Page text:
In a letter sent to the CIA and released on Thursday, Dianne Feinstein, the head of the Intelligence Committee, Armed Services Committee Chairman Carl Levin and Senator John McCain asked the agency for evidence that “enhanced interrogation techniques” produced information that helped U.S. authorities locate and kill the al Qaeda leader in May 2011.
The letter is the latest broadside in a renewed political fight over enhanced interrogation techniques, which some equate with torture, touched off by the nationwide premiere of “Zero Dark Thirty” on Jan. 11.
The movie depicts a detainee being subjected to harsh interrogation techniques, which President George W. Bush’s administration later abandoned, and suggests they played a role in finding bin Laden, who was behind the Sept. 11, 2001, attacks on the United States.
Last month, in response to an earlier letter from the senators, acting CIA director Michael Morell said in a statement that some of the information that led agency analysts to conclude that bin Laden was hiding in Abbottabad, Pakistan, “came from detainees subjected to enhanced techniques but there were many other sources as well.”
In their latest letter, sent on Monday, the lawmakers said that an Intelligence Committee review of the CIA’s post-Sept. 11 interrogation and detention program determined that an agency detainee who provided the most accurate information about a courier who led the CIA to bin Laden “provided the information prior to being subjected to coercive interrogation techniques.”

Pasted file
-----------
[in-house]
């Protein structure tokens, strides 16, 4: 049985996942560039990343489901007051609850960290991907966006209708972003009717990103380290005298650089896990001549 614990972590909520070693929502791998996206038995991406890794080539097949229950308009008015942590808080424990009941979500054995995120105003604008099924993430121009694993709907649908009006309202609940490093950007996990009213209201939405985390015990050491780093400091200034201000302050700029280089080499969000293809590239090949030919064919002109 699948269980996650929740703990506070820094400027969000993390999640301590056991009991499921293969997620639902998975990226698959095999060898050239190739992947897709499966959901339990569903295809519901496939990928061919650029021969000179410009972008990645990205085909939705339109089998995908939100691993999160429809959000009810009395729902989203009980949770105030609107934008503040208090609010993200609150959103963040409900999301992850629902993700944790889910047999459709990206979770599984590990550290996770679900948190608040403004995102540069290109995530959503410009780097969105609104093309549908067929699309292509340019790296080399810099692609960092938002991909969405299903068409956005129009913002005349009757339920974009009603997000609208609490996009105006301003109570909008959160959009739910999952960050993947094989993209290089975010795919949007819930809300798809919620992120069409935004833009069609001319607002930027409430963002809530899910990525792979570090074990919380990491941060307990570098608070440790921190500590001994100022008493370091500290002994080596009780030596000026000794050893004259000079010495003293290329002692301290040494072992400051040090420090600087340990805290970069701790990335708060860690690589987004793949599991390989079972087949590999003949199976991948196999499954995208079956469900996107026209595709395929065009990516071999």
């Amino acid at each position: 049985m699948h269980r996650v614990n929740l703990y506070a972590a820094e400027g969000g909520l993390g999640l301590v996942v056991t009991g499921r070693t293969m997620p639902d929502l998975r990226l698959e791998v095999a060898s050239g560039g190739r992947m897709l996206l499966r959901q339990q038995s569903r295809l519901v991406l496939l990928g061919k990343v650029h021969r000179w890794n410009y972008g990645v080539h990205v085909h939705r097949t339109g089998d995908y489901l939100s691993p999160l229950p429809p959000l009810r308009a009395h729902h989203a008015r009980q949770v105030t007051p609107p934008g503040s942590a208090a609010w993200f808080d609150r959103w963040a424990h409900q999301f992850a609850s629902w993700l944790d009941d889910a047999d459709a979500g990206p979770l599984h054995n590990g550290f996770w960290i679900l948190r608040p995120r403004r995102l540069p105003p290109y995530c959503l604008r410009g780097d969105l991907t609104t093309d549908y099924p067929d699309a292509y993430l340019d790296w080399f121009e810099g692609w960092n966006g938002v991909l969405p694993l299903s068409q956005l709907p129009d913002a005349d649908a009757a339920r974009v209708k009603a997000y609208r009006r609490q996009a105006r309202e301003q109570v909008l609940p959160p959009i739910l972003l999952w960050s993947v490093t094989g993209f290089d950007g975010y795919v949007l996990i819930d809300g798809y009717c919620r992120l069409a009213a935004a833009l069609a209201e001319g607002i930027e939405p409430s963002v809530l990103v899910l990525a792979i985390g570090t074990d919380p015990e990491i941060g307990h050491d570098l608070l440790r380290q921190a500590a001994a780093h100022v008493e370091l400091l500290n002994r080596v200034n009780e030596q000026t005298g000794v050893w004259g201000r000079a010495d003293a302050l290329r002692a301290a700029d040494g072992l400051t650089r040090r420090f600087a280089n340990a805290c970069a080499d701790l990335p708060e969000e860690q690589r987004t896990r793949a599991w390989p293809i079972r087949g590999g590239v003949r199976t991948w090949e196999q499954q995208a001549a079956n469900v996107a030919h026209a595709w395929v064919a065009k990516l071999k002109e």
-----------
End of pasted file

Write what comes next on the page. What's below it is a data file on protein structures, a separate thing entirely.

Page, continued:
A lengthy report on the investigation, which the committee approved last month in a mostly party-line vote, remains highly classified.
Feinstein, Levin and McCain requested the CIA produce evidence to back up Morell’s assertion that useful information related to the hunt for bin Laden came from detainees subjected to harsh techniques, and whether it was obtained before, during or after enhanced interrogations.
The senators’ release of the letter came a day after Reuters reported that Feinstein’s committee was reviewing CIA records about the agency’s interactions with “Zero Dark Thirty” filmmakers Kathryn Bigelow and Mark Boal to see if the spy agency gave them “inappropriate” access to secret material.
The committee also will investigate whether CIA personnel are responsible for the film’s portrayal of harsh interrogation practices and the implication that they were effective, a person familiar with the matter said.
Asked for comment on the senators’ latest request, CIA spokesman John Tomczyk said: “As we’ve said before, we take very seriously our responsibility to keep our oversight committees informed and value our relationship with Congress.”